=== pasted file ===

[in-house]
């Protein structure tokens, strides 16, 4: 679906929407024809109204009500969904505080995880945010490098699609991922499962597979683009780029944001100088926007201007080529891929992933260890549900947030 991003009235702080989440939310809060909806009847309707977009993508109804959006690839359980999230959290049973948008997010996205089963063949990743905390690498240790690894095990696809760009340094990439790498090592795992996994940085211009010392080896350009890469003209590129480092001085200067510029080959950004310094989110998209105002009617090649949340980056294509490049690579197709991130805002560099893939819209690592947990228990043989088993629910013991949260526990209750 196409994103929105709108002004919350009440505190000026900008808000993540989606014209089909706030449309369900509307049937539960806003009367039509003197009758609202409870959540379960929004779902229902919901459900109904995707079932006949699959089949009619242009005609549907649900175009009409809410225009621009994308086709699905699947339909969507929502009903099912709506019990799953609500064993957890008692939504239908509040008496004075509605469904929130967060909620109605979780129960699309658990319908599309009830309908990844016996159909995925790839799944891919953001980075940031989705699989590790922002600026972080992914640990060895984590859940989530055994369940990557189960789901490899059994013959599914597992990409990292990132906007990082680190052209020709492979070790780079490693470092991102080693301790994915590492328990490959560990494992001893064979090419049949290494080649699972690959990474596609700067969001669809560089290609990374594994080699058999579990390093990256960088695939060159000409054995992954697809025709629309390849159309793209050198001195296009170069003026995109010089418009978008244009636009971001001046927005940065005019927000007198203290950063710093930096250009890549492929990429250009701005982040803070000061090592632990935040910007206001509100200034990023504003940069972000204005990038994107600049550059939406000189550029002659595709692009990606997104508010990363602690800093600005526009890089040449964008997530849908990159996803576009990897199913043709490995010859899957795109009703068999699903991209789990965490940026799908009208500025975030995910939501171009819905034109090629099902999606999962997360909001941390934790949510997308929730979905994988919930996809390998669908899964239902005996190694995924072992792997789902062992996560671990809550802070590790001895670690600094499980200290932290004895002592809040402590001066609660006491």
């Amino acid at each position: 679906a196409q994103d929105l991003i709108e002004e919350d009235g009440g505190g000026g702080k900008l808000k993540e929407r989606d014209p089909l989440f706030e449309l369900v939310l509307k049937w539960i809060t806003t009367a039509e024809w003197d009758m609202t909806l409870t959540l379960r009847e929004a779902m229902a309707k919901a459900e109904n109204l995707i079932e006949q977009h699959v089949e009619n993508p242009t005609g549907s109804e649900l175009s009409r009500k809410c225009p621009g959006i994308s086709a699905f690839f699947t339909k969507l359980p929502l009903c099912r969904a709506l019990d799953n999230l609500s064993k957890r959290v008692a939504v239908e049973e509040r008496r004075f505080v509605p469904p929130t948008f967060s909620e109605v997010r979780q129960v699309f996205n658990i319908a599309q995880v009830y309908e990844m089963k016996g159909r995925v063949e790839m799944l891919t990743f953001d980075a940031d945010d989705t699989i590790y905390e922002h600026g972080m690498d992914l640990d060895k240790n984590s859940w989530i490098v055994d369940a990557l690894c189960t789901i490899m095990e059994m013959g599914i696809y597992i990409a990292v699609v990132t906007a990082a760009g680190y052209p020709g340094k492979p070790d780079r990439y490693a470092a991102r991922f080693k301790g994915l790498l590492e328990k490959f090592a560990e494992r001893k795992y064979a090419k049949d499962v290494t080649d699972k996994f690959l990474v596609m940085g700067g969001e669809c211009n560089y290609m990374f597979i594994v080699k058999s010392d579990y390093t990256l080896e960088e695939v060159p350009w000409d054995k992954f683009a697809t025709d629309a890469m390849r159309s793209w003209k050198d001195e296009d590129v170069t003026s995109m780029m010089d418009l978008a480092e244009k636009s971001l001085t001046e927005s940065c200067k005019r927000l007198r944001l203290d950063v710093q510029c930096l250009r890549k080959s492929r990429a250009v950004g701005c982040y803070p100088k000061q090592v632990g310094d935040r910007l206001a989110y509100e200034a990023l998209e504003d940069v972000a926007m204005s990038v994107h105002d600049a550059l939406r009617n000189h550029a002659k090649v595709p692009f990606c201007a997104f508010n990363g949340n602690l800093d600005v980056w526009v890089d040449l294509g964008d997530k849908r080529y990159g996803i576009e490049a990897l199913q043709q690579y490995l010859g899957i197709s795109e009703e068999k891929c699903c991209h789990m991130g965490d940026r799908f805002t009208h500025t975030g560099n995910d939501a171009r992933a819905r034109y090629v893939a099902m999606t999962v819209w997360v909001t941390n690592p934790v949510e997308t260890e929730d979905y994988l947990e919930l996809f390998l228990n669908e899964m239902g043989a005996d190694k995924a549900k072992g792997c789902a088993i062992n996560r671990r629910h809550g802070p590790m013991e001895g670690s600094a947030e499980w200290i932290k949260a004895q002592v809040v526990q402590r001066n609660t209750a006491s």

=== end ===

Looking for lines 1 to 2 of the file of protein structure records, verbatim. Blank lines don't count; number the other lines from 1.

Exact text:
[in-house]
């Protein structure tokens, strides 16, 4: 679906929407024809109204009500969904505080995880945010490098699609991922499962597979683009780029944001100088926007201007080529891929992933260890549900947030 991003009235702080989440939310809060909806009847309707977009993508109804959006690839359980999230959290049973948008997010996205089963063949990743905390690498240790690894095990696809760009340094990439790498090592795992996994940085211009010392080896350009890469003209590129480092001085200067510029080959950004310094989110998209105002009617090649949340980056294509490049690579197709991130805002560099893939819209690592947990228990043989088993629910013991949260526990209750 196409994103929105709108002004919350009440505190000026900008808000993540989606014209089909706030449309369900509307049937539960806003009367039509003197009758609202409870959540379960929004779902229902919901459900109904995707079932006949699959089949009619242009005609549907649900175009009409809410225009621009994308086709699905699947339909969507929502009903099912709506019990799953609500064993957890008692939504239908509040008496004075509605469904929130967060909620109605979780129960699309658990319908599309009830309908990844016996159909995925790839799944891919953001980075940031989705699989590790922002600026972080992914640990060895984590859940989530055994369940990557189960789901490899059994013959599914597992990409990292990132906007990082680190052209020709492979070790780079490693470092991102080693301790994915590492328990490959560990494992001893064979090419049949290494080649699972690959990474596609700067969001669809560089290609990374594994080699058999579990390093990256960088695939060159000409054995992954697809025709629309390849159309793209050198001195296009170069003026995109010089418009978008244009636009971001001046927005940065005019927000007198203290950063710093930096250009890549492929990429250009701005982040803070000061090592632990935040910007206001509100200034990023504003940069972000204005990038994107600049550059939406000189550029002659595709692009990606997104508010990363602690800093600005526009890089040449964008997530849908990159996803576009990897199913043709490995010859899957795109009703068999699903991209789990965490940026799908009208500025975030995910939501171009819905034109090629099902999606999962997360909001941390934790949510997308929730979905994988919930996809390998669908899964239902005996190694995924072992792997789902062992996560671990809550802070590790001895670690600094499980200290932290004895002592809040402590001066609660006491």